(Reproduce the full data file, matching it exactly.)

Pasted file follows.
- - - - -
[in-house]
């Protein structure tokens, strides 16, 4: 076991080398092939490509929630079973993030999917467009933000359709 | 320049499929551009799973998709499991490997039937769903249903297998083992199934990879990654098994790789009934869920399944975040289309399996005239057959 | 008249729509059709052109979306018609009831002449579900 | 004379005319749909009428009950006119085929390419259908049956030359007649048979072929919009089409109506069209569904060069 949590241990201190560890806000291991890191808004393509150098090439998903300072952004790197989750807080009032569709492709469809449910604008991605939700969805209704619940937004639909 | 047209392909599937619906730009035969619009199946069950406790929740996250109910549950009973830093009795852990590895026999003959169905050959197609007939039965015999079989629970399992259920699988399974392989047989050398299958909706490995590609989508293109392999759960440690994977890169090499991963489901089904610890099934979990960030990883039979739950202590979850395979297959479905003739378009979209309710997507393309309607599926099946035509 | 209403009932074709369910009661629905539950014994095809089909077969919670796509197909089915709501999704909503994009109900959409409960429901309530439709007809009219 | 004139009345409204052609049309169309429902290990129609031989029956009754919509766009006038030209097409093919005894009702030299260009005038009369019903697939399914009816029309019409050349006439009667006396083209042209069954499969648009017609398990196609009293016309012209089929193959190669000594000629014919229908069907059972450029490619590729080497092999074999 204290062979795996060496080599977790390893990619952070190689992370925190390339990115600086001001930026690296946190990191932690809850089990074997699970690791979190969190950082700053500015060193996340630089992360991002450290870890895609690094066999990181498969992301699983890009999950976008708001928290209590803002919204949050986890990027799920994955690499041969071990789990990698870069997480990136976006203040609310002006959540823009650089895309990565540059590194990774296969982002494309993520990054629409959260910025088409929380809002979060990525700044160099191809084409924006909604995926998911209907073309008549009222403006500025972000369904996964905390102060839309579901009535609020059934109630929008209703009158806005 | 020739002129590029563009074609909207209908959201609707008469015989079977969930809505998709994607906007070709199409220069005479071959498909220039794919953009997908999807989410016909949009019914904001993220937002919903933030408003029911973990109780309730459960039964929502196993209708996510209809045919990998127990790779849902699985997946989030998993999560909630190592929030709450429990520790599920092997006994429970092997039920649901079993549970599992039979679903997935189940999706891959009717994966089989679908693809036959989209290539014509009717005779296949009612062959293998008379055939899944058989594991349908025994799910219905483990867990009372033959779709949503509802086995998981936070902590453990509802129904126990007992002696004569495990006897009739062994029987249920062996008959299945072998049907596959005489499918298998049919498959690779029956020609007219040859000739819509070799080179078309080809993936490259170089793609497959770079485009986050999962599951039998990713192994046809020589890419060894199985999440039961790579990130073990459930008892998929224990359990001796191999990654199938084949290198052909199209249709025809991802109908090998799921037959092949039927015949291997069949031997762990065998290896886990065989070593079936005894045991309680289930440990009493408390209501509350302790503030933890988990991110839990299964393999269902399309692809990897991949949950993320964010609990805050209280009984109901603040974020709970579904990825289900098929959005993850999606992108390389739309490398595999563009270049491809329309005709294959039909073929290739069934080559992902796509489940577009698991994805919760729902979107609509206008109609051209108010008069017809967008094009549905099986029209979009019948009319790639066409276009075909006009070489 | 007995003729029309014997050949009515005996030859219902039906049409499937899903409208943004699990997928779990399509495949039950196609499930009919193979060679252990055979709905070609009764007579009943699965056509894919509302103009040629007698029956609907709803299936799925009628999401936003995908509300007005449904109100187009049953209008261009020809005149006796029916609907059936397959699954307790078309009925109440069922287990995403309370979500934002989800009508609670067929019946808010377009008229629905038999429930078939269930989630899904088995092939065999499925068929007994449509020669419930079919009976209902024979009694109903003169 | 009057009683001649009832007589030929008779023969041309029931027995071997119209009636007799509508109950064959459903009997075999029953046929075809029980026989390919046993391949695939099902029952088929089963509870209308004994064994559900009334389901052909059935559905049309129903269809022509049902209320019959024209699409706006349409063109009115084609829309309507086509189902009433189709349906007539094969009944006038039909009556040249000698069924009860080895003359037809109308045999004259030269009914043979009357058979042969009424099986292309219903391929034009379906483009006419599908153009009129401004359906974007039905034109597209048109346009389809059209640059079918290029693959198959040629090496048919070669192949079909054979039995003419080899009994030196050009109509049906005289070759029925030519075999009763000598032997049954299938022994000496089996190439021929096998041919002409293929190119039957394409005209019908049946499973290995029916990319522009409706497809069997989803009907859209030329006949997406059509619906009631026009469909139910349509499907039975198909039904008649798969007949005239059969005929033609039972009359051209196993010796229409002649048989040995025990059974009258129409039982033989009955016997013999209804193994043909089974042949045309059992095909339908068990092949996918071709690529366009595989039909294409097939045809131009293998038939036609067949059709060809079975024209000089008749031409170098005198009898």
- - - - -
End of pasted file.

[in-house]
């Protein structure tokens, strides 16, 4: 076991080398092939490509929630079973993030999917467009933000359709 | 320049499929551009799973998709499991490997039937769903249903297998083992199934990879990654098994790789009934869920399944975040289309399996005239057959 | 008249729509059709052109979306018609009831002449579900 | 004379005319749909009428009950006119085929390419259908049956030359007649048979072929919009089409109506069209569904060069 949590241990201190560890806000291991890191808004393509150098090439998903300072952004790197989750807080009032569709492709469809449910604008991605939700969805209704619940937004639909 | 047209392909599937619906730009035969619009199946069950406790929740996250109910549950009973830093009795852990590895026999003959169905050959197609007939039965015999079989629970399992259920699988399974392989047989050398299958909706490995590609989508293109392999759960440690994977890169090499991963489901089904610890099934979990960030990883039979739950202590979850395979297959479905003739378009979209309710997507393309309607599926099946035509 | 209403009932074709369910009661629905539950014994095809089909077969919670796509197909089915709501999704909503994009109900959409409960429901309530439709007809009219 | 004139009345409204052609049309169309429902290990129609031989029956009754919509766009006038030209097409093919005894009702030299260009005038009369019903697939399914009816029309019409050349006439009667006396083209042209069954499969648009017609398990196609009293016309012209089929193959190669000594000629014919229908069907059972450029490619590729080497092999074999 204290062979795996060496080599977790390893990619952070190689992370925190390339990115600086001001930026690296946190990191932690809850089990074997699970690791979190969190950082700053500015060193996340630089992360991002450290870890895609690094066999990181498969992301699983890009999950976008708001928290209590803002919204949050986890990027799920994955690499041969071990789990990698870069997480990136976006203040609310002006959540823009650089895309990565540059590194990774296969982002494309993520990054629409959260910025088409929380809002979060990525700044160099191809084409924006909604995926998911209907073309008549009222403006500025972000369904996964905390102060839309579901009535609020059934109630929008209703009158806005 | 020739002129590029563009074609909207209908959201609707008469015989079977969930809505998709994607906007070709199409220069005479071959498909220039794919953009997908999807989410016909949009019914904001993220937002919903933030408003029911973990109780309730459960039964929502196993209708996510209809045919990998127990790779849902699985997946989030998993999560909630190592929030709450429990520790599920092997006994429970092997039920649901079993549970599992039979679903997935189940999706891959009717994966089989679908693809036959989209290539014509009717005779296949009612062959293998008379055939899944058989594991349908025994799910219905483990867990009372033959779709949503509802086995998981936070902590453990509802129904126990007992002696004569495990006897009739062994029987249920062996008959299945072998049907596959005489499918298998049919498959690779029956020609007219040859000739819509070799080179078309080809993936490259170089793609497959770079485009986050999962599951039998990713192994046809020589890419060894199985999440039961790579990130073990459930008892998929224990359990001796191999990654199938084949290198052909199209249709025809991802109908090998799921037959092949039927015949291997069949031997762990065998290896886990065989070593079936005894045991309680289930440990009493408390209501509350302790503030933890988990991110839990299964393999269902399309692809990897991949949950993320964010609990805050209280009984109901603040974020709970579904990825289900098929959005993850999606992108390389739309490398595999563009270049491809329309005709294959039909073929290739069934080559992902796509489940577009698991994805919760729902979107609509206008109609051209108010008069017809967008094009549905099986029209979009019948009319790639066409276009075909006009070489 | 007995003729029309014997050949009515005996030859219902039906049409499937899903409208943004699990997928779990399509495949039950196609499930009919193979060679252990055979709905070609009764007579009943699965056509894919509302103009040629007698029956609907709803299936799925009628999401936003995908509300007005449904109100187009049953209008261009020809005149006796029916609907059936397959699954307790078309009925109440069922287990995403309370979500934002989800009508609670067929019946808010377009008229629905038999429930078939269930989630899904088995092939065999499925068929007994449509020669419930079919009976209902024979009694109903003169 | 009057009683001649009832007589030929008779023969041309029931027995071997119209009636007799509508109950064959459903009997075999029953046929075809029980026989390919046993391949695939099902029952088929089963509870209308004994064994559900009334389901052909059935559905049309129903269809022509049902209320019959024209699409706006349409063109009115084609829309309507086509189902009433189709349906007539094969009944006038039909009556040249000698069924009860080895003359037809109308045999004259030269009914043979009357058979042969009424099986292309219903391929034009379906483009006419599908153009009129401004359906974007039905034109597209048109346009389809059209640059079918290029693959198959040629090496048919070669192949079909054979039995003419080899009994030196050009109509049906005289070759029925030519075999009763000598032997049954299938022994000496089996190439021929096998041919002409293929190119039957394409005209019908049946499973290995029916990319522009409706497809069997989803009907859209030329006949997406059509619906009631026009469909139910349509499907039975198909039904008649798969007949005239059969005929033609039972009359051209196993010796229409002649048989040995025990059974009258129409039982033989009955016997013999209804193994043909089974042949045309059992095909339908068990092949996918071709690529366009595989039909294409097939045809131009293998038939036609067949059709060809079975024209000089008749031409170098005198009898």